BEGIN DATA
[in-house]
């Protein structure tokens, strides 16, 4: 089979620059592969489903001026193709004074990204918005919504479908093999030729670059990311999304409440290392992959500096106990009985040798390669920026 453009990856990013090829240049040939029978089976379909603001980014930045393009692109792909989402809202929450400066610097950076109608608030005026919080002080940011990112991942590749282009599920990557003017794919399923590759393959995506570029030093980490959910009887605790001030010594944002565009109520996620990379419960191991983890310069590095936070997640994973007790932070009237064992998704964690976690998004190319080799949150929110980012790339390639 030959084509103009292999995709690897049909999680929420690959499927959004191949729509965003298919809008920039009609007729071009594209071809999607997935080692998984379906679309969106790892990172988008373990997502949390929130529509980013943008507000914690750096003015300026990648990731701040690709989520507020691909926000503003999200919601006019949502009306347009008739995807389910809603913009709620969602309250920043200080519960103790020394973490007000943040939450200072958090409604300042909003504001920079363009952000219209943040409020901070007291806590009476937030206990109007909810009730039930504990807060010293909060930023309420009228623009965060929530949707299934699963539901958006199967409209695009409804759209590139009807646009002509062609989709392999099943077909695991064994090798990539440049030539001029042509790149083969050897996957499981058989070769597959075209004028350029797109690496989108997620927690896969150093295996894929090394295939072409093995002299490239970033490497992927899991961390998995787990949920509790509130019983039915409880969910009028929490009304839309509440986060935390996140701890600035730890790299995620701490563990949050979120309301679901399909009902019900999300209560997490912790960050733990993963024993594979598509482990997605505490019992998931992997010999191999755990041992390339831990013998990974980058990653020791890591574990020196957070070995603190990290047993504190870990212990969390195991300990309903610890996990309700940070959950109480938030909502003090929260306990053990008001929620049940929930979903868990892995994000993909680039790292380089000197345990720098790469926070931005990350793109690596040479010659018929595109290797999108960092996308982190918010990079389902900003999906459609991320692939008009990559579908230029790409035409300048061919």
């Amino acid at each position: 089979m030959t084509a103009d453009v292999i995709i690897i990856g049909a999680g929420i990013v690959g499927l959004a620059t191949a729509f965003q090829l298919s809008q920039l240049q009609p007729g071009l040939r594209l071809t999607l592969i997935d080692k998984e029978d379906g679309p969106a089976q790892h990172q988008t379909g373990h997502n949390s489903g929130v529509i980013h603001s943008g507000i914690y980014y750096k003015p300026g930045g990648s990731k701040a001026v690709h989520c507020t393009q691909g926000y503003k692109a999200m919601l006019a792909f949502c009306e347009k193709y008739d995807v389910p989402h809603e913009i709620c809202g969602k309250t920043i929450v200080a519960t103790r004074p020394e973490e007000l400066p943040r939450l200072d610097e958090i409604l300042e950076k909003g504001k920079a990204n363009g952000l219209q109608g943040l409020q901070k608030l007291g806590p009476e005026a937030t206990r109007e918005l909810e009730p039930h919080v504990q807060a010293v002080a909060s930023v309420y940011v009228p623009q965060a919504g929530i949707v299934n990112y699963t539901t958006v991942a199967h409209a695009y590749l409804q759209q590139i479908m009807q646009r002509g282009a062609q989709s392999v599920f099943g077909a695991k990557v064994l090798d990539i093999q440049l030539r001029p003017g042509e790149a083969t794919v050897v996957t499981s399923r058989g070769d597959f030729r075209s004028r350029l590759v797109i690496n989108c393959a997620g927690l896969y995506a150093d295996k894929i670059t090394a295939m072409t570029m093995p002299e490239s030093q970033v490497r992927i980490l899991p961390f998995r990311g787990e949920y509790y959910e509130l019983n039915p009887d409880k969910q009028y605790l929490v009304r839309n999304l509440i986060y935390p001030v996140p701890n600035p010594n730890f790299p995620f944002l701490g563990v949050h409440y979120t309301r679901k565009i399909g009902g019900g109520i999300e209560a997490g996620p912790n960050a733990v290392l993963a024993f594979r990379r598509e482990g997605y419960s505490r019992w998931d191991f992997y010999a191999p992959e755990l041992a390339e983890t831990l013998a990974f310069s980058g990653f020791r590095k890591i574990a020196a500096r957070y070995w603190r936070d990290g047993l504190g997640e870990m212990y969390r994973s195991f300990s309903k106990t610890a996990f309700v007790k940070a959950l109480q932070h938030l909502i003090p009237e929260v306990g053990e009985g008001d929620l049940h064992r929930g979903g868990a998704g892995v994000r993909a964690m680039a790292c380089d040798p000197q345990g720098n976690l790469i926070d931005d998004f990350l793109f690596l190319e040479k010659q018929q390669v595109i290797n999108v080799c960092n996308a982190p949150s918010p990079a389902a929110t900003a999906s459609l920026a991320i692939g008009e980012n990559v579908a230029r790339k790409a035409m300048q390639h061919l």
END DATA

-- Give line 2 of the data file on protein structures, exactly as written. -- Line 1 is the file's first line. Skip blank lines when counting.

């Protein structure tokens, strides 16, 4: 089979620059592969489903001026193709004074990204918005919504479908093999030729670059990311999304409440290392992959500096106990009985040798390669920026 453009990856990013090829240049040939029978089976379909603001980014930045393009692109792909989402809202929450400066610097950076109608608030005026919080002080940011990112991942590749282009599920990557003017794919399923590759393959995506570029030093980490959910009887605790001030010594944002565009109520996620990379419960191991983890310069590095936070997640994973007790932070009237064992998704964690976690998004190319080799949150929110980012790339390639 030959084509103009292999995709690897049909999680929420690959499927959004191949729509965003298919809008920039009609007729071009594209071809999607997935080692998984379906679309969106790892990172988008373990997502949390929130529509980013943008507000914690750096003015300026990648990731701040690709989520507020691909926000503003999200919601006019949502009306347009008739995807389910809603913009709620969602309250920043200080519960103790020394973490007000943040939450200072958090409604300042909003504001920079363009952000219209943040409020901070007291806590009476937030206990109007909810009730039930504990807060010293909060930023309420009228623009965060929530949707299934699963539901958006199967409209695009409804759209590139009807646009002509062609989709392999099943077909695991064994090798990539440049030539001029042509790149083969050897996957499981058989070769597959075209004028350029797109690496989108997620927690896969150093295996894929090394295939072409093995002299490239970033490497992927899991961390998995787990949920509790509130019983039915409880969910009028929490009304839309509440986060935390996140701890600035730890790299995620701490563990949050979120309301679901399909009902019900999300209560997490912790960050733990993963024993594979598509482990997605505490019992998931992997010999191999755990041992390339831990013998990974980058990653020791890591574990020196957070070995603190990290047993504190870990212990969390195991300990309903610890996990309700940070959950109480938030909502003090929260306990053990008001929620049940929930979903868990892995994000993909680039790292380089000197345990720098790469926070931005990350793109690596040479010659018929595109290797999108960092996308982190918010990079389902900003999906459609991320692939008009990559579908230029790409035409300048061919």